"Don't doubt the intention of government in destroying files. We will not do anything that will disturb the flow of history," Rajnath Singh said while giving clarification on questions raised by members on the home ministry destroying some files.
Members quoting reports sought explanation from the home minister on 1.5 lakh files destroyed by his ministry recently.
The home minister said that none of the files was of historic importance.
"I can assure as the home minister and a part of the Narendra Modi government, the history is not being destroyed," the home minister told the house.
Communist Party of India-Marxist (CPI-M) leader P. Rajeev raised the issue last week, to which the minister replied in a statement Friday, that only 11,100 files were destroyed and these did not include files related to the assassination of Mahatma Gandhi.
Earlier, seeking a clarification, members asked if any other historic files were destroyed, and alleged that the government was trying to rewrite history.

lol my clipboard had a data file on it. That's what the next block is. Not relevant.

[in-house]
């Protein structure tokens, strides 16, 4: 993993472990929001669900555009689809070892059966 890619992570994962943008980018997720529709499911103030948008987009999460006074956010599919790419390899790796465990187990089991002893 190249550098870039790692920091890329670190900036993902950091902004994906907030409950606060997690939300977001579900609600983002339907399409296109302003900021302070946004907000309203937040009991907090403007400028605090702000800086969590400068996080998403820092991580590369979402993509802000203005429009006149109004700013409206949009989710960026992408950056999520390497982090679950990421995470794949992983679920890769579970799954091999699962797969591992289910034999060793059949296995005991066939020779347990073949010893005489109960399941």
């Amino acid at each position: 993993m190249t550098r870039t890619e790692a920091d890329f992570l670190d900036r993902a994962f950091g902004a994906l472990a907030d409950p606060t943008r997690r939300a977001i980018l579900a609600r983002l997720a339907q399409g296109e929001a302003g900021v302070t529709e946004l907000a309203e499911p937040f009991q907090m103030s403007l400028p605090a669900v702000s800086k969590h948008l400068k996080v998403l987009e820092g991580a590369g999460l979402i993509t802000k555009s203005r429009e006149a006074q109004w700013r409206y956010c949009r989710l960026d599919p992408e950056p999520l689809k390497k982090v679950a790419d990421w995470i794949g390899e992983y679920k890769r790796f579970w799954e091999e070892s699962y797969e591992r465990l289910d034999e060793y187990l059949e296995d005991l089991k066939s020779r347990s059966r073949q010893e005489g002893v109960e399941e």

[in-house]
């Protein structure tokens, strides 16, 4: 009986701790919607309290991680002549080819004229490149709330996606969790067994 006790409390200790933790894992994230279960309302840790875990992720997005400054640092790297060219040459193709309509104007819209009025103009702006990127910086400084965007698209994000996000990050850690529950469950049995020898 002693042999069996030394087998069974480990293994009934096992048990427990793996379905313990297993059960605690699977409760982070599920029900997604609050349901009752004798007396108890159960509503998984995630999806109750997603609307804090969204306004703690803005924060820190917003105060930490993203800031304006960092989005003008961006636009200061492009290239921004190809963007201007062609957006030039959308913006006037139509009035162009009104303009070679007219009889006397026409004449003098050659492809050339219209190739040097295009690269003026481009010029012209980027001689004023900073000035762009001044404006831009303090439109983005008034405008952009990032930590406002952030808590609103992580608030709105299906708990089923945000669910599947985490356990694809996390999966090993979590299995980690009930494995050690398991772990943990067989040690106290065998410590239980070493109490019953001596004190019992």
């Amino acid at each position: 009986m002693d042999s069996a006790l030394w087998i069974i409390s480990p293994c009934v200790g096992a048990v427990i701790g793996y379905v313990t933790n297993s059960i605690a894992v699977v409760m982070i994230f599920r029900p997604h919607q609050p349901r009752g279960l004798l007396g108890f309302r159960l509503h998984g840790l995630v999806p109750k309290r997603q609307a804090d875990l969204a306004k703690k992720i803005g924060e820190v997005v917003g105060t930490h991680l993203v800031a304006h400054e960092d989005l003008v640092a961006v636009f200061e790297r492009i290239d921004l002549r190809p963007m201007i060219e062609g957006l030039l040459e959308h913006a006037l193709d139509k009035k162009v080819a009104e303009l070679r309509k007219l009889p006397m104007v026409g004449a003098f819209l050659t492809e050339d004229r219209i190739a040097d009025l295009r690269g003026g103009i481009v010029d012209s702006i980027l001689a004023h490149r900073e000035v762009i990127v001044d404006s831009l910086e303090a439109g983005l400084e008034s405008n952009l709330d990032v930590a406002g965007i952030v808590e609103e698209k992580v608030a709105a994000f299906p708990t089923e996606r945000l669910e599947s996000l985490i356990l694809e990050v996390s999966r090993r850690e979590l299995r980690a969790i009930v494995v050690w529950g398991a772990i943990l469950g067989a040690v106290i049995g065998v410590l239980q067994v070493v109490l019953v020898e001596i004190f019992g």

"Less than 45 seconds was taken on deciding on every file. Was it pre-decided? That is why allegation of trying to rewrite history is made," CPI-M leader Sitaram Yechury said.
"India is the only country which has no rules on transferring the files to the National Archives. We can find files of Mughal era, and British period, but not of Independent India," he said.
Leader of Opposition Ghulam Nabi Azad sought to know if the files were recorded electronically.
"Micro-filming of the files could have been done," said Azad.
Sukhendu Shekhar Roy of the Trinamool Congress asked if there were any documents related to Subhas Chandra Bose that were destroyed.